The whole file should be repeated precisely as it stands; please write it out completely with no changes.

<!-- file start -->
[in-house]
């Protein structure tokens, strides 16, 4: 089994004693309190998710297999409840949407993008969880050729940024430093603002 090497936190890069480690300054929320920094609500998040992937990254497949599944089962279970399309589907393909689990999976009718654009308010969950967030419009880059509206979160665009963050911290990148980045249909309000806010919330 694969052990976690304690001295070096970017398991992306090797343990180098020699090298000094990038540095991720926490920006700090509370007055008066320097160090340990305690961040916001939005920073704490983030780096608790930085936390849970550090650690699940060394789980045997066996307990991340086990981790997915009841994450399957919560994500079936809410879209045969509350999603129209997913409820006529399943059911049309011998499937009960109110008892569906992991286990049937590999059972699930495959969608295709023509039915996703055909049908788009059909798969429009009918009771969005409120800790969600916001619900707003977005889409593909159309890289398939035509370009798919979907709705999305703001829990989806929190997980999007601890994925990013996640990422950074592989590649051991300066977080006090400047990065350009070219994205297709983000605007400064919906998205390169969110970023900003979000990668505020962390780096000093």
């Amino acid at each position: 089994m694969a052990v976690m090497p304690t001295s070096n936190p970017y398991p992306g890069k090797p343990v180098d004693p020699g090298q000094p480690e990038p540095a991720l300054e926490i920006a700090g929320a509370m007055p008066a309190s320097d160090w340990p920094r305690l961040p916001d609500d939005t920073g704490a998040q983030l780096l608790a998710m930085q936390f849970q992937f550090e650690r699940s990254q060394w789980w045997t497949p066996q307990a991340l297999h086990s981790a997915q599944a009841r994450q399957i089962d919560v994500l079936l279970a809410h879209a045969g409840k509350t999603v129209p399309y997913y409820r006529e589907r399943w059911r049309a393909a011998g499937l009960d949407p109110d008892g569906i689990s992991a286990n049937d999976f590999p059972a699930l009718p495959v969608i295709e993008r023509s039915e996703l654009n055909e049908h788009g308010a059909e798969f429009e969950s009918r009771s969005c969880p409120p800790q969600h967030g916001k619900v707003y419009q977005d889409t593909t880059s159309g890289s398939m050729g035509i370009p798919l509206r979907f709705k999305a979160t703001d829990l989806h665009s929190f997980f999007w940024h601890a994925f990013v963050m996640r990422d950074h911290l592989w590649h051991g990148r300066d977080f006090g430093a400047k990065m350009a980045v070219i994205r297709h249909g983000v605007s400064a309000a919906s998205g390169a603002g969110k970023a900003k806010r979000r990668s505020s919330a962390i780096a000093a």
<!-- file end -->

[in-house]
């Protein structure tokens, strides 16, 4: 089994004693309190998710297999409840949407993008969880050729940024430093603002 090497936190890069480690300054929320920094609500998040992937990254497949599944089962279970399309589907393909689990999976009718654009308010969950967030419009880059509206979160665009963050911290990148980045249909309000806010919330 694969052990976690304690001295070096970017398991992306090797343990180098020699090298000094990038540095991720926490920006700090509370007055008066320097160090340990305690961040916001939005920073704490983030780096608790930085936390849970550090650690699940060394789980045997066996307990991340086990981790997915009841994450399957919560994500079936809410879209045969509350999603129209997913409820006529399943059911049309011998499937009960109110008892569906992991286990049937590999059972699930495959969608295709023509039915996703055909049908788009059909798969429009009918009771969005409120800790969600916001619900707003977005889409593909159309890289398939035509370009798919979907709705999305703001829990989806929190997980999007601890994925990013996640990422950074592989590649051991300066977080006090400047990065350009070219994205297709983000605007400064919906998205390169969110970023900003979000990668505020962390780096000093």
């Amino acid at each position: 089994m694969a052990v976690m090497p304690t001295s070096n936190p970017y398991p992306g890069k090797p343990v180098d004693p020699g090298q000094p480690e990038p540095a991720l300054e926490i920006a700090g929320a509370m007055p008066a309190s320097d160090w340990p920094r305690l961040p916001d609500d939005t920073g704490a998040q983030l780096l608790a998710m930085q936390f849970q992937f550090e650690r699940s990254q060394w789980w045997t497949p066996q307990a991340l297999h086990s981790a997915q599944a009841r994450q399957i089962d919560v994500l079936l279970a809410h879209a045969g409840k509350t999603v129209p399309y997913y409820r006529e589907r399943w059911r049309a393909a011998g499937l009960d949407p109110d008892g569906i689990s992991a286990n049937d999976f590999p059972a699930l009718p495959v969608i295709e993008r023509s039915e996703l654009n055909e049908h788009g308010a059909e798969f429009e969950s009918r009771s969005c969880p409120p800790q969600h967030g916001k619900v707003y419009q977005d889409t593909t880059s159309g890289s398939m050729g035509i370009p798919l509206r979907f709705k999305a979160t703001d829990l989806h665009s929190f997980f999007w940024h601890a994925f990013v963050m996640r990422d950074h911290l592989w590649h051991g990148r300066d977080f006090g430093a400047k990065m350009a980045v070219i994205r297709h249909g983000v605007s400064a309000a919906s998205g390169a603002g969110k970023a900003k806010r979000r990668s505020s919330a962390i780096a000093a």